Churches United, a group of Catholic churches, sent a letter to CB1 in July stating that the group doesn’t support incorporating a preservation component in the Domino development if it reduces the amount of affordable housing to be incorporated. Hence, one of the most sensitive issues of the neighborhood is becoming its Achilles heel, potentially threatening the character of the historic building and the character and identity of the neighborhood itself. The community’s concerns of providing and maintaining affordable housing, job preservation and waterfront revitalization are being treated like bargaining chips for trade-offs such as a higher density development.
Landmarking does not advocate for any particular use—one local organization has inquired about purchasing Domino to develop it for manufacturing. A Landmarks designation could allow for historic re-use akin to the renovation of the Bankside power plant into the Tate Modern on the south bank of the Thames in London—a project that strengthened and stabilized its immediate neighborhood with the creation of the most visited museum in the world. Such a use would be permissible in a light manufacturing zone in Brooklyn. However, the purchaser of Bankside was a cultural institution. In this case the private property of Domino is owned by a developer with experience in residential development.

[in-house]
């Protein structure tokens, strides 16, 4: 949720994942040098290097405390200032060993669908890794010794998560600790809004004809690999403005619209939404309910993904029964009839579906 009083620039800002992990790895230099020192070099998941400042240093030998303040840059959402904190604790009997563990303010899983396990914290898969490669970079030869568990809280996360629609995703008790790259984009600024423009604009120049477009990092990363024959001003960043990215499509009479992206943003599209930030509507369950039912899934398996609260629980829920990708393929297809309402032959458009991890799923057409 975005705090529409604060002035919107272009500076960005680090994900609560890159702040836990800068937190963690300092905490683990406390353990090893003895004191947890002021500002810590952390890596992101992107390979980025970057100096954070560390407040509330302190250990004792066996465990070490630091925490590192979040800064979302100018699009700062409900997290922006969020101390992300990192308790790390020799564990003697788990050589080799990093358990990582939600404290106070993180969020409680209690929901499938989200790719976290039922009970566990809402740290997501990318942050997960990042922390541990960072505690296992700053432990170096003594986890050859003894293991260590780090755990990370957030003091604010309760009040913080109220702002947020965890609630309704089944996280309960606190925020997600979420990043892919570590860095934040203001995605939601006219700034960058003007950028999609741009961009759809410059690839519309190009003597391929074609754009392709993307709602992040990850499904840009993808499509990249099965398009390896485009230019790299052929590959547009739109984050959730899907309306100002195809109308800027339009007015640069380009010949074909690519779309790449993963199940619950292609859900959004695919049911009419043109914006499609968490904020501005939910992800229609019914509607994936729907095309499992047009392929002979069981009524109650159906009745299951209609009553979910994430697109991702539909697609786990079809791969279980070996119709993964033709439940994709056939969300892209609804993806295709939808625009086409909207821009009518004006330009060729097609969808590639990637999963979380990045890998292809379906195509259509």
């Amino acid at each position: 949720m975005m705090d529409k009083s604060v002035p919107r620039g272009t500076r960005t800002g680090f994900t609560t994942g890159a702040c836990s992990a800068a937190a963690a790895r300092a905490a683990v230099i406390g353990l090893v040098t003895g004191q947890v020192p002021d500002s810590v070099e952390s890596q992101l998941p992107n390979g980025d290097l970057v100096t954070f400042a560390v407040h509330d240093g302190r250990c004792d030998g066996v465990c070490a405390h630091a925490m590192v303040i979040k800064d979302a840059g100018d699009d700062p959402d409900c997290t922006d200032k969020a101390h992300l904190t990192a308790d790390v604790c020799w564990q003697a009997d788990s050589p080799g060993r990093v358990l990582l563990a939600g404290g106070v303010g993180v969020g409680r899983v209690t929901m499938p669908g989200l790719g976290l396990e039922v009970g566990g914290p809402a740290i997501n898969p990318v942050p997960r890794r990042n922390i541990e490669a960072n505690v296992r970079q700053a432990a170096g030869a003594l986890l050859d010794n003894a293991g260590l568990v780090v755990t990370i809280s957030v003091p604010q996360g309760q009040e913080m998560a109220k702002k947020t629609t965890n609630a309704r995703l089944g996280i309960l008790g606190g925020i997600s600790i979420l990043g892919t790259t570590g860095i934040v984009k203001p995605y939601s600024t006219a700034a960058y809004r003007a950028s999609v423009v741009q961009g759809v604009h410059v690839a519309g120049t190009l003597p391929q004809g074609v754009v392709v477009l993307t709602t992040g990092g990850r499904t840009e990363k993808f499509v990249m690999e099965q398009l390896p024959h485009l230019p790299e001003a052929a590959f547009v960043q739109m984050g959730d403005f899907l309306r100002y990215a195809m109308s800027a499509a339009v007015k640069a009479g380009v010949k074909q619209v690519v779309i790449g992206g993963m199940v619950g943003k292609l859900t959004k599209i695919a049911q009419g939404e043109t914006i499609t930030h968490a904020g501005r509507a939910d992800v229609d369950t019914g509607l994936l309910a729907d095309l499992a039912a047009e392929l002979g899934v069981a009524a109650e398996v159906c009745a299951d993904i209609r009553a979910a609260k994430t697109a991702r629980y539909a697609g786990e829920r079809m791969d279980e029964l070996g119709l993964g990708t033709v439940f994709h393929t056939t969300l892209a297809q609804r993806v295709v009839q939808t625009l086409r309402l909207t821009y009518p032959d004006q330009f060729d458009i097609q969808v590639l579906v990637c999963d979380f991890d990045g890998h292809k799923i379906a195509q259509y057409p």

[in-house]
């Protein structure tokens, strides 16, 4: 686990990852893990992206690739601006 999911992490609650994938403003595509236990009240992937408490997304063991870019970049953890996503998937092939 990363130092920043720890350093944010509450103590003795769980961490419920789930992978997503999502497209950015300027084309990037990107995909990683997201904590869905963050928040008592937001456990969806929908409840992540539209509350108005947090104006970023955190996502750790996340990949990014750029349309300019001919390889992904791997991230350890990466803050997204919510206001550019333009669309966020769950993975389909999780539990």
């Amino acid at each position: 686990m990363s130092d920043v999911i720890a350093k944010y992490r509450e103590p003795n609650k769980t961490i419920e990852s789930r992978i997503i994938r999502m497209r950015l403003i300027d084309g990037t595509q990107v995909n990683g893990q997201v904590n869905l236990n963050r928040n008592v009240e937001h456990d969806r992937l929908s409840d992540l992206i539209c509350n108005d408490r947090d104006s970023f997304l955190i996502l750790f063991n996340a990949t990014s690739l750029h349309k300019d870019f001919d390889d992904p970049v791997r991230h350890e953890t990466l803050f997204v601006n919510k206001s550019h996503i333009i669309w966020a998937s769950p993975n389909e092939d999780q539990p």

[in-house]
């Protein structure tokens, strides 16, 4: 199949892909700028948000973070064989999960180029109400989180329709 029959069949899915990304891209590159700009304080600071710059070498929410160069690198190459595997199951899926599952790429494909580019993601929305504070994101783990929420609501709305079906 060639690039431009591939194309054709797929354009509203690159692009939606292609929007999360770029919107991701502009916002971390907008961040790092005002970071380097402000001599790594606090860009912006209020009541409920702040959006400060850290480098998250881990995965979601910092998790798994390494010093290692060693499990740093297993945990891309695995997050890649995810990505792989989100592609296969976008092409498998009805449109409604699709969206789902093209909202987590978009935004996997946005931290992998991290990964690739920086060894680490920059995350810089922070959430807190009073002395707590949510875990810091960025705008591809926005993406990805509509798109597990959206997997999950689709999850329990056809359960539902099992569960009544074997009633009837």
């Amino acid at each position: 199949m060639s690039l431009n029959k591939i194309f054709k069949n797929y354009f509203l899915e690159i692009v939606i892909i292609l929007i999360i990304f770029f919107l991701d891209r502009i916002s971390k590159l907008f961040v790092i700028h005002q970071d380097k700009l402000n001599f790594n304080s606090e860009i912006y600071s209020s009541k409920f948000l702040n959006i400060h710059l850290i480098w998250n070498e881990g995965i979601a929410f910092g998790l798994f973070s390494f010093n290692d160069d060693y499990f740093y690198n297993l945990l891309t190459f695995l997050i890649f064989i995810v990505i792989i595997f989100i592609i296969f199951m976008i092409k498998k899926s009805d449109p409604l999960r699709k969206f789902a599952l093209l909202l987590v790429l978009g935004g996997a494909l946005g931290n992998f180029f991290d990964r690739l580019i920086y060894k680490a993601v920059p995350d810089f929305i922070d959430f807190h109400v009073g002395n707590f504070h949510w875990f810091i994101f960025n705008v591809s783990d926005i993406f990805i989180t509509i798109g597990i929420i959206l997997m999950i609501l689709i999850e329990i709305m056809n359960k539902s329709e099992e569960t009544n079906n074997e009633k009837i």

It is a truism to state that most of the real estate development process in New York City goes on behind closed doors. Given the enormous difficulty of obtaining approvals for construction and zoning proposals, and the sense of aggressive entitlement which New Yorkers can have about anything that seems to be in the “public realm,” one can hardly fault developers for not offering any more information than they are legally required to do¬—even though the secrecy is at taxpayers’ expense. But might more transparency benefit the success of their projects as well as the neighborhood?
A group of civic leaders are petitioning for greater transparency in the New York City Parks Department. Might such an approach be appropriate for City Planning?
Leah Kreger is an architect and a writer who lives close to Domino.